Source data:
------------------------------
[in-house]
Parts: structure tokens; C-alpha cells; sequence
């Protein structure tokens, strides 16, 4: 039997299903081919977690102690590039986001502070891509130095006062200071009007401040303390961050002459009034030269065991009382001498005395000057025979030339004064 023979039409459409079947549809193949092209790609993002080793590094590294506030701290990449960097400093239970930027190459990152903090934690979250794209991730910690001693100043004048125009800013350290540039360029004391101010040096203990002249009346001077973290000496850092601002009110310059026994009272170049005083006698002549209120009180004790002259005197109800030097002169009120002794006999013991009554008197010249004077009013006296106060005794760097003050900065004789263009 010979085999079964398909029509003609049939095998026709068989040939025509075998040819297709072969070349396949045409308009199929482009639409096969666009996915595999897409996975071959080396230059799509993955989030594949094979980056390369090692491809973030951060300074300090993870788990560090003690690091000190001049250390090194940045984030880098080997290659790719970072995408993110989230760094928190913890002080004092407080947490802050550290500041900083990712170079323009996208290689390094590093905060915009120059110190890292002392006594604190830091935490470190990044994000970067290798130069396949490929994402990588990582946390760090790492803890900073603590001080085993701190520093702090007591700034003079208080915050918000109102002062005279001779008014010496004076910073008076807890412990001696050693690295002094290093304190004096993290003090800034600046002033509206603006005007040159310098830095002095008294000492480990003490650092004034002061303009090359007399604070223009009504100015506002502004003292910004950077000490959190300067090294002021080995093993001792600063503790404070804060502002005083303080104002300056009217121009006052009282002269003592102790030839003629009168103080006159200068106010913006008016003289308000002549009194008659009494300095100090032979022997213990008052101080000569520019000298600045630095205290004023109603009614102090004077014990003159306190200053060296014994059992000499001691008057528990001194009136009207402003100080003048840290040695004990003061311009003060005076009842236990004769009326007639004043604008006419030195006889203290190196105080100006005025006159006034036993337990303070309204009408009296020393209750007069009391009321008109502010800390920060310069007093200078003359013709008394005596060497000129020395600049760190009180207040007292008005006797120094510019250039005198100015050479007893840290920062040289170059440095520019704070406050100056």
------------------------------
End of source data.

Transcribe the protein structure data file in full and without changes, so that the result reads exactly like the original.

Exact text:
[in-house]
Parts: structure tokens; C-alpha cells; sequence
């Protein structure tokens, strides 16, 4: 039997299903081919977690102690590039986001502070891509130095006062200071009007401040303390961050002459009034030269065991009382001498005395000057025979030339004064 023979039409459409079947549809193949092209790609993002080793590094590294506030701290990449960097400093239970930027190459990152903090934690979250794209991730910690001693100043004048125009800013350290540039360029004391101010040096203990002249009346001077973290000496850092601002009110310059026994009272170049005083006698002549209120009180004790002259005197109800030097002169009120002794006999013991009554008197010249004077009013006296106060005794760097003050900065004789263009 010979085999079964398909029509003609049939095998026709068989040939025509075998040819297709072969070349396949045409308009199929482009639409096969666009996915595999897409996975071959080396230059799509993955989030594949094979980056390369090692491809973030951060300074300090993870788990560090003690690091000190001049250390090194940045984030880098080997290659790719970072995408993110989230760094928190913890002080004092407080947490802050550290500041900083990712170079323009996208290689390094590093905060915009120059110190890292002392006594604190830091935490470190990044994000970067290798130069396949490929994402990588990582946390760090790492803890900073603590001080085993701190520093702090007591700034003079208080915050918000109102002062005279001779008014010496004076910073008076807890412990001696050693690295002094290093304190004096993290003090800034600046002033509206603006005007040159310098830095002095008294000492480990003490650092004034002061303009090359007399604070223009009504100015506002502004003292910004950077000490959190300067090294002021080995093993001792600063503790404070804060502002005083303080104002300056009217121009006052009282002269003592102790030839003629009168103080006159200068106010913006008016003289308000002549009194008659009494300095100090032979022997213990008052101080000569520019000298600045630095205290004023109603009614102090004077014990003159306190200053060296014994059992000499001691008057528990001194009136009207402003100080003048840290040695004990003061311009003060005076009842236990004769009326007639004043604008006419030195006889203290190196105080100006005025006159006034036993337990303070309204009408009296020393209750007069009391009321008109502010800390920060310069007093200078003359013709008394005596060497000129020395600049760190009180207040007292008005006797120094510019250039005198100015050479007893840290920062040289170059440095520019704070406050100056």